China’s BeiDou Navigation Satellite System (BDS), also known as BeiDou, is China’s second-generation satellite navigation system. The nominal constellation consists of 35 satellites, including 5 Geostationary Earth Orbit (GEO), 3 Inclined Geo-Synchronous Orbit (IGSO) satellites (with 1 IGSO per plane), and 27 Medium Earth Orbit (MEO) satellites. BeiDou satellites are equipped with laser retroreflectors. The MEOs are deployed as a Walker constellation (24 MEOs in 3 planes plus 3 spares).
  • Japan's Quasi-Zenith Satellite System (QZSS)
    QZSS, also known as Michibiki, is a four-satellite regional satellite navigation system and a satellite-based augmentation system developed by the Japanese government to enhance the US-operated GPS in the Asia-Oceania regions, with a focus on Japan. QZSS enables a high-accuracy satellite positioning service for nearly all of Japan, including urban areas and mountainous terrain.
  • The Indian Regional Navigation Satellite System (IRNSS)
    The IRNSS, with an operational name of NavIC, is an autonomous regional satellite navigation system that provides accurate real-time positioning and timing services. It is a five-satellite constellation in a geosynchronous orbit and an apogee of 20,650 kilometers. ISRO launched the first of five next-generation satellites on 29 May 2023, featuring new payloads and an extended lifespan of 12 years. The five new satellites – the NVS system, will supplement and augment the current constellation of satellites.

CDDIS Support of the IGS

The IGS has developed a global system of tracking stations, data centers, and analysis centers to put high-quality GNSS (operationally, GPS and GPS+GLONASS) data on-line in a timely fashion. In early 1992, the CDDIS was selected to serve as a global archive center for the IGS, by supporting the archive of daily GNSS data retrieved from identified core observatories. The purpose of this international service is to provide GNSS data products and highly accurate ephemerides to the global science community to further understanding in geophysical research. Several regional data collection centers forward their data holdings in compressed RINEX format to the CDDIS on a daily, hourly, and sub-hourly basis. These data are summarized, inventoried, and archived on-line for access by an international community of users. At present time, data from an average of nearly 475 daily sites, 300 hourly sites, and 160 sub-hourly, high-rate sites are archived in this fashion each day. Data analysis centers located worldwide retrieved these data to produce IGS data products. These products, such as the daily and weekly satellite ephemerides and the Earth rotation parameters, are in turn, submitted to the CDDIS for availability to the global science community.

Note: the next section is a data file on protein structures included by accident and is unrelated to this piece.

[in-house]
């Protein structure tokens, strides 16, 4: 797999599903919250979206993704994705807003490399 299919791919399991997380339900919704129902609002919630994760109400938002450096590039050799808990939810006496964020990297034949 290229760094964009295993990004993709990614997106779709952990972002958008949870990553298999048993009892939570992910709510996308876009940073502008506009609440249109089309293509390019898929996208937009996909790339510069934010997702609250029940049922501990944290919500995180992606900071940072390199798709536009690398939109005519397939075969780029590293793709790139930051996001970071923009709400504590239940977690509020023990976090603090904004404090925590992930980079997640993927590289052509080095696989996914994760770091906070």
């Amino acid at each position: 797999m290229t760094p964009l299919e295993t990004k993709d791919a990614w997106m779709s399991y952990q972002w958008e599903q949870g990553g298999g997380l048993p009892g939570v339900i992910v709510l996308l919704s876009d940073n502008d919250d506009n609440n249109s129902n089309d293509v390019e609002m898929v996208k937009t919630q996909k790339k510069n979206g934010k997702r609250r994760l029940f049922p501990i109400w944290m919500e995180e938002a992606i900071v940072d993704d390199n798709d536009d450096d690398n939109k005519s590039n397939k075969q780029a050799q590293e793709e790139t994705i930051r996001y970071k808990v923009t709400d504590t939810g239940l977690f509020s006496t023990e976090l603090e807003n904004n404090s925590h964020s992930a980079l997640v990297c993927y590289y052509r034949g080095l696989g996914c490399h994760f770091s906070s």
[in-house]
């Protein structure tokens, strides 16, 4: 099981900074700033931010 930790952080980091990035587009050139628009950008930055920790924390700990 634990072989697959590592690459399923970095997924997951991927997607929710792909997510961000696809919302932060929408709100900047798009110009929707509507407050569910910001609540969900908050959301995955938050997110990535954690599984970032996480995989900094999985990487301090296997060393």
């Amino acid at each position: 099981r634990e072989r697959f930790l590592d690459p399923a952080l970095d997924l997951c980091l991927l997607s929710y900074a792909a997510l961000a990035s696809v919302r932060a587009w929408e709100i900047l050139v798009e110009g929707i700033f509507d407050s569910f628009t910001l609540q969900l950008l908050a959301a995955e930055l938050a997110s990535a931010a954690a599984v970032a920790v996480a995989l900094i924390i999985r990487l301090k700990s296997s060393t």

Laser Retroreflectors on GNSS

Many current and future GNSS satellites are equipped with laser retroreflectors, allowing SLR tracking of these satellites. GNSS satellite tracking with SLR can provide improved GNSS satellite orbit information, modeling of satellite orbits and clocks, and improvement in the long-term stability of the ITRF. All GLONASS satellites have retroreflector arrays; two previously operational GPS satellites carried arrays. Galileo, BeiDou, QZSS, and IRNSS satellites have (or will have) these arrays. The International Laser Ranging Service (ILRS) actively supports laser ranging to many, if not all, GNSS satellites equipped with laser retroreflector arrays.